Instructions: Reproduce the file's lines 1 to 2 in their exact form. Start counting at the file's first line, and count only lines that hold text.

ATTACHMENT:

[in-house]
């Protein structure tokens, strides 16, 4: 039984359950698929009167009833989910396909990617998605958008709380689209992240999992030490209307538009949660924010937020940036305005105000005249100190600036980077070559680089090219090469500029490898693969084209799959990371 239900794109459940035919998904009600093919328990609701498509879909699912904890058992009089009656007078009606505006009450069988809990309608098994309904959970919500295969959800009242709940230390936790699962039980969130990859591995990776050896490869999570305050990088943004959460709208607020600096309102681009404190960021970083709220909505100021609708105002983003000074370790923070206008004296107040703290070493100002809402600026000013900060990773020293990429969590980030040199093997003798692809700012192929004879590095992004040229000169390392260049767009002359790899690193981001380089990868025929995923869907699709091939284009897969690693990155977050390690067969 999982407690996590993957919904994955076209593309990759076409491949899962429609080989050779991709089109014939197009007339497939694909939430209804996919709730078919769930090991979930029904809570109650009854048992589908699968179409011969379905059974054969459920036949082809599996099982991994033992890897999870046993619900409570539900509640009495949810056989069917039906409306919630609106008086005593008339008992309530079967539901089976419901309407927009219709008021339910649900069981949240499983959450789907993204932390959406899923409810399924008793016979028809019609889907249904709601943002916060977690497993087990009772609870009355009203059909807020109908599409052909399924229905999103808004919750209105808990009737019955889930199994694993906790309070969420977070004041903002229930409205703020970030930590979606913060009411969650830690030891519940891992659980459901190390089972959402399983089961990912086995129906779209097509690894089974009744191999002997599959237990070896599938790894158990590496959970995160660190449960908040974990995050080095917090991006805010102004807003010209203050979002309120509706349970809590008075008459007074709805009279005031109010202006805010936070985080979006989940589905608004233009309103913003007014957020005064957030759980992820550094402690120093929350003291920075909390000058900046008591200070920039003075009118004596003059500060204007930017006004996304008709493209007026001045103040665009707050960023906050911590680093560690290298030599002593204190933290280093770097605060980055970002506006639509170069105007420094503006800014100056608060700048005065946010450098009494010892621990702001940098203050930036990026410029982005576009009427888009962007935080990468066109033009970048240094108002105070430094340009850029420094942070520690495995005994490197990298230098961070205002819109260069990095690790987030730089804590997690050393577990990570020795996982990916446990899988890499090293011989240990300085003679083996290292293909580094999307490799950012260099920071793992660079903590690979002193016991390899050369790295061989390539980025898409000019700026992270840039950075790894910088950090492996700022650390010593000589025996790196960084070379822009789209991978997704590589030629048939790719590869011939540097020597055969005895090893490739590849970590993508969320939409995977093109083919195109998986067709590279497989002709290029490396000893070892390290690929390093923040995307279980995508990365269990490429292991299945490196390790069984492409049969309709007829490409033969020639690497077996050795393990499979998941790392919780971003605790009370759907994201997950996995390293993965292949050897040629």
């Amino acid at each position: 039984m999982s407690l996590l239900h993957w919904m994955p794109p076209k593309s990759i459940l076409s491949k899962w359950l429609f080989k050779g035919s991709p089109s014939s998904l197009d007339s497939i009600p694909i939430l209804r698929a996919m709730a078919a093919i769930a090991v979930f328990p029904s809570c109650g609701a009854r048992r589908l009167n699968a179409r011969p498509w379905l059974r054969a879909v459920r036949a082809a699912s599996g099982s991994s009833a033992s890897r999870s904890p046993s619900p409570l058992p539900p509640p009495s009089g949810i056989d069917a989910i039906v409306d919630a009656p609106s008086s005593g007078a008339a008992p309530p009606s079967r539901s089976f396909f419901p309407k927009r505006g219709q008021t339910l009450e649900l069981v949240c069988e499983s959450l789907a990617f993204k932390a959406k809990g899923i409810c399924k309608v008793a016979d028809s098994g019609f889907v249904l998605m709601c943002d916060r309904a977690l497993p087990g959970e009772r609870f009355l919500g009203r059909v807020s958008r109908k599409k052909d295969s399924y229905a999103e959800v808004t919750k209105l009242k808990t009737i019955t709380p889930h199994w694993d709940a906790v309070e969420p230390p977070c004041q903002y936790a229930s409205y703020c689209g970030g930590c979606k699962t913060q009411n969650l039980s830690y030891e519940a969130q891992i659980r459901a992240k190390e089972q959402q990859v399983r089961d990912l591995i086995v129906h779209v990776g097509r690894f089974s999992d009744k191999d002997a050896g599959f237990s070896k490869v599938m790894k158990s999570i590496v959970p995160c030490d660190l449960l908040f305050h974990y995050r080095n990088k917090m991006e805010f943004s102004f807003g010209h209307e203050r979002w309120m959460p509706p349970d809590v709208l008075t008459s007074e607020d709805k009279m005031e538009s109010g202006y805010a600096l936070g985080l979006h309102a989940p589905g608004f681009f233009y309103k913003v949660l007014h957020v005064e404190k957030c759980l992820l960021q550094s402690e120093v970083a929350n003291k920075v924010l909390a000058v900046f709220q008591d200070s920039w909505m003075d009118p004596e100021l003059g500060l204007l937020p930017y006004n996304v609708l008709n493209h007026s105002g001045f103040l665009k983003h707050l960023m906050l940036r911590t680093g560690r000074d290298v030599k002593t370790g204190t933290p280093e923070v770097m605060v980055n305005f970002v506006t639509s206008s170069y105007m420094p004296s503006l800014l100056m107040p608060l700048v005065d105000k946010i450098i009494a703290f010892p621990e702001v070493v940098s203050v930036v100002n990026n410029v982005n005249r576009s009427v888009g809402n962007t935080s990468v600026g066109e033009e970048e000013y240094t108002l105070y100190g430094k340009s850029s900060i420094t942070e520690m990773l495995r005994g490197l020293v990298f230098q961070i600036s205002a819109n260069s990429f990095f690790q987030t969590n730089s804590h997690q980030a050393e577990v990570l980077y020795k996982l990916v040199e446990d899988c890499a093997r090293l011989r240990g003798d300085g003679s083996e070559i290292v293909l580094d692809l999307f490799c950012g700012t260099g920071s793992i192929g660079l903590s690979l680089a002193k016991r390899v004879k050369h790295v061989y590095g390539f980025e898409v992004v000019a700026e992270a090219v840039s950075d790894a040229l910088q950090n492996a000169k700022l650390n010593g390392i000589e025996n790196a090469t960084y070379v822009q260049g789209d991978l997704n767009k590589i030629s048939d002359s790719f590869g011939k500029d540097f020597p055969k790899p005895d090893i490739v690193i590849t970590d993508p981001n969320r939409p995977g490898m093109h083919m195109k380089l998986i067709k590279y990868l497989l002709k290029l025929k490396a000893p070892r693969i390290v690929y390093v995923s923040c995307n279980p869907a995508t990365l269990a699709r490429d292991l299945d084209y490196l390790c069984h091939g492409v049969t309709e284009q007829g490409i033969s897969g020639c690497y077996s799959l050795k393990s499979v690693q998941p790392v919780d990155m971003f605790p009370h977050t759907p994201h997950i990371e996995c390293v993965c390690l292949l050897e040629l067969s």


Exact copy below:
[in-house]
């Protein structure tokens, strides 16, 4: 039984359950698929009167009833989910396909990617998605958008709380689209992240999992030490209307538009949660924010937020940036305005105000005249100190600036980077070559680089090219090469500029490898693969084209799959990371 239900794109459940035919998904009600093919328990609701498509879909699912904890058992009089009656007078009606505006009450069988809990309608098994309904959970919500295969959800009242709940230390936790699962039980969130990859591995990776050896490869999570305050990088943004959460709208607020600096309102681009404190960021970083709220909505100021609708105002983003000074370790923070206008004296107040703290070493100002809402600026000013900060990773020293990429969590980030040199093997003798692809700012192929004879590095992004040229000169390392260049767009002359790899690193981001380089990868025929995923869907699709091939284009897969690693990155977050390690067969 999982407690996590993957919904994955076209593309990759076409491949899962429609080989050779991709089109014939197009007339497939694909939430209804996919709730078919769930090991979930029904809570109650009854048992589908699968179409011969379905059974054969459920036949082809599996099982991994033992890897999870046993619900409570539900509640009495949810056989069917039906409306919630609106008086005593008339008992309530079967539901089976419901309407927009219709008021339910649900069981949240499983959450789907993204932390959406899923409810399924008793016979028809019609889907249904709601943002916060977690497993087990009772609870009355009203059909807020109908599409052909399924229905999103808004919750209105808990009737019955889930199994694993906790309070969420977070004041903002229930409205703020970030930590979606913060009411969650830690030891519940891992659980459901190390089972959402399983089961990912086995129906779209097509690894089974009744191999002997599959237990070896599938790894158990590496959970995160660190449960908040974990995050080095917090991006805010102004807003010209203050979002309120509706349970809590008075008459007074709805009279005031109010202006805010936070985080979006989940589905608004233009309103913003007014957020005064957030759980992820550094402690120093929350003291920075909390000058900046008591200070920039003075009118004596003059500060204007930017006004996304008709493209007026001045103040665009707050960023906050911590680093560690290298030599002593204190933290280093770097605060980055970002506006639509170069105007420094503006800014100056608060700048005065946010450098009494010892621990702001940098203050930036990026410029982005576009009427888009962007935080990468066109033009970048240094108002105070430094340009850029420094942070520690495995005994490197990298230098961070205002819109260069990095690790987030730089804590997690050393577990990570020795996982990916446990899988890499090293011989240990300085003679083996290292293909580094999307490799950012260099920071793992660079903590690979002193016991390899050369790295061989390539980025898409000019700026992270840039950075790894910088950090492996700022650390010593000589025996790196960084070379822009789209991978997704590589030629048939790719590869011939540097020597055969005895090893490739590849970590993508969320939409995977093109083919195109998986067709590279497989002709290029490396000893070892390290690929390093923040995307279980995508990365269990490429292991299945490196390790069984492409049969309709007829490409033969020639690497077996050795393990499979998941790392919780971003605790009370759907994201997950996995390293993965292949050897040629």